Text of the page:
Based on intensive ethnographic fieldwork in Thailand, Textures of Struggle focuses on the experiences of Thai women who are employed at textile factories and examines how the all-encompassing nature of wage work speaks to issues of worker accommodation and resistance within various factory settings. Why are some women less tolerant of their working conditions than others? How is it that women who have similar levels of education, come from the same socioeconomic background, and enter the same occupation, nevertheless emerge with different experiences and reactions to their wage employment?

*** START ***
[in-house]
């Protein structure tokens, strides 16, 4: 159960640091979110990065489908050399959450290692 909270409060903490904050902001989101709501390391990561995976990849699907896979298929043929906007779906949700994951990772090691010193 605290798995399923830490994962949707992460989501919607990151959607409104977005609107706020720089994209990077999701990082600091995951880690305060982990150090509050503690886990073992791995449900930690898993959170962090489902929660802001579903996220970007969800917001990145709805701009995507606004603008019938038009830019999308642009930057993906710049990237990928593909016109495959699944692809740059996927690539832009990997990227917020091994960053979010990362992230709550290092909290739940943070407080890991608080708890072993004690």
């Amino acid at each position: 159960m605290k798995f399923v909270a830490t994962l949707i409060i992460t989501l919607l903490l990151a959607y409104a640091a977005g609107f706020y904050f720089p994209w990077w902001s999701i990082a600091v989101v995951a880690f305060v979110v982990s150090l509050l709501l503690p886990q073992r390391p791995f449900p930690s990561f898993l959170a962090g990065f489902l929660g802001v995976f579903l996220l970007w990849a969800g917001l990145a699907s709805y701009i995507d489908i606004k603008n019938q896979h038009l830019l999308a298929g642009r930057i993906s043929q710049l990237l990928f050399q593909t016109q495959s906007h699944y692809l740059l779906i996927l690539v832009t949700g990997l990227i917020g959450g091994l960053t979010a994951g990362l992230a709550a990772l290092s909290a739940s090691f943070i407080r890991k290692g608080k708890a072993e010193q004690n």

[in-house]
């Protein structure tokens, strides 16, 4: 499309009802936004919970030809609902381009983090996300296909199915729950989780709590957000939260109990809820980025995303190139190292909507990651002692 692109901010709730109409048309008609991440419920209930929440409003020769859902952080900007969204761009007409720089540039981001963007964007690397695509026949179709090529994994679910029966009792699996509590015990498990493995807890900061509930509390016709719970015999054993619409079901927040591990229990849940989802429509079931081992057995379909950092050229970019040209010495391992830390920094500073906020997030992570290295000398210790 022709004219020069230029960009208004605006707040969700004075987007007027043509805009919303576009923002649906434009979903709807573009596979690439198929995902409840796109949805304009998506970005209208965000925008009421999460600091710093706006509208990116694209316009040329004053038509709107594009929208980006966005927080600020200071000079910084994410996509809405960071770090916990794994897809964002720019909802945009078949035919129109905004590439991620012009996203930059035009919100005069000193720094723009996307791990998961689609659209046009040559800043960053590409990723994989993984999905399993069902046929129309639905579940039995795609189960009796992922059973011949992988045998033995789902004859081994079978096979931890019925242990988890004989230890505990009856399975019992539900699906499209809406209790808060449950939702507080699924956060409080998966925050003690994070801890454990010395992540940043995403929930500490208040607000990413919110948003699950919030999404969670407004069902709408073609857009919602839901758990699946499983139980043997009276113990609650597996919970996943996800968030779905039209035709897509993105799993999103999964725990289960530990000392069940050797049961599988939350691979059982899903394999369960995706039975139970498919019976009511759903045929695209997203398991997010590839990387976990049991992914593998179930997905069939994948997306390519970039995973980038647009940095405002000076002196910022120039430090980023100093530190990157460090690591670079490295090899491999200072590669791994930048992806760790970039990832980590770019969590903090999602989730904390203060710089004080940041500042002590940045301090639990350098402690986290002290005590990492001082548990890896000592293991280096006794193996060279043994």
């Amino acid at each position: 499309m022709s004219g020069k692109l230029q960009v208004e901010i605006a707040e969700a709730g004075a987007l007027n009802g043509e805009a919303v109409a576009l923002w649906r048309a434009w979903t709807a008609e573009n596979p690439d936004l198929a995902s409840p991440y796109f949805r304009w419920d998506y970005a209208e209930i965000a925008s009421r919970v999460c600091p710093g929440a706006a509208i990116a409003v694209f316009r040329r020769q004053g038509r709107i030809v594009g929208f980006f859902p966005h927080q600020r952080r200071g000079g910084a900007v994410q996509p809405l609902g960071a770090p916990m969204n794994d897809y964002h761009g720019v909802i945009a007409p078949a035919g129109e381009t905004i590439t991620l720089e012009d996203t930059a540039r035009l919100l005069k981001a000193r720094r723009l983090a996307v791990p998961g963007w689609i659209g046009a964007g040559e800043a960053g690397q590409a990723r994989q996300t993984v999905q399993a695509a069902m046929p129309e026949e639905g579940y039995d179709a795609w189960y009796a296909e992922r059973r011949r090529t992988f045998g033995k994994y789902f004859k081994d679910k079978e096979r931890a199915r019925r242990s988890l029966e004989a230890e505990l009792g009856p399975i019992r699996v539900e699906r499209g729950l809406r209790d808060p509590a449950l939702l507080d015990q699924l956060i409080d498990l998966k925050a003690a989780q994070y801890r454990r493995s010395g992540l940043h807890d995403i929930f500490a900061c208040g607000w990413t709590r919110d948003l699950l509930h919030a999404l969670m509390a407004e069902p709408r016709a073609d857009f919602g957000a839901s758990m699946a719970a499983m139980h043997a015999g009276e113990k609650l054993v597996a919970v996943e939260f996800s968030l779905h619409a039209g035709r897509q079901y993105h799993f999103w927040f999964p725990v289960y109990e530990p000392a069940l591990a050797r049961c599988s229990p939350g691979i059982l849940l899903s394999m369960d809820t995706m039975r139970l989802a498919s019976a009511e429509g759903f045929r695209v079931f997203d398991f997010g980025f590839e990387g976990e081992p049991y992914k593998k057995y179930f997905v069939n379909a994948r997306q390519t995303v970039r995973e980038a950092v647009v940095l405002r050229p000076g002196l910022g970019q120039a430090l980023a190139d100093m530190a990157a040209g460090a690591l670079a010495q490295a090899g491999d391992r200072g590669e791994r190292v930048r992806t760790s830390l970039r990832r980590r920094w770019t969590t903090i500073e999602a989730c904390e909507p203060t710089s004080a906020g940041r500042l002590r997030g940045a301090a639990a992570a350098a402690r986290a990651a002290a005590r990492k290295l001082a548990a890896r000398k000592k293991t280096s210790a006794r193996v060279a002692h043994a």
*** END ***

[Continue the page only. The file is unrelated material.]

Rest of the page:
Women in the Thai apparel industry, Piya Pangsapa finds, have very different experiences of labor "e;militancy"e; and "e;non-militancy."e; Through interviews with women at two kinds of factories one linked to the global economy through local capital investment and another through transnational capital Pangsapa examines issues of worker consciousness with a focus on the process by which women become activists. She explores the different degrees of control and coercion employed by factory managers and shows how women were able to overcome conditions of adversity by relying on the close personal ties they developed with each other. Textures of Struggle reveals what it is like for women to feel powerlessness and passivity in Thai sweatshops but also shows how they are equally able to resist and rebel."e;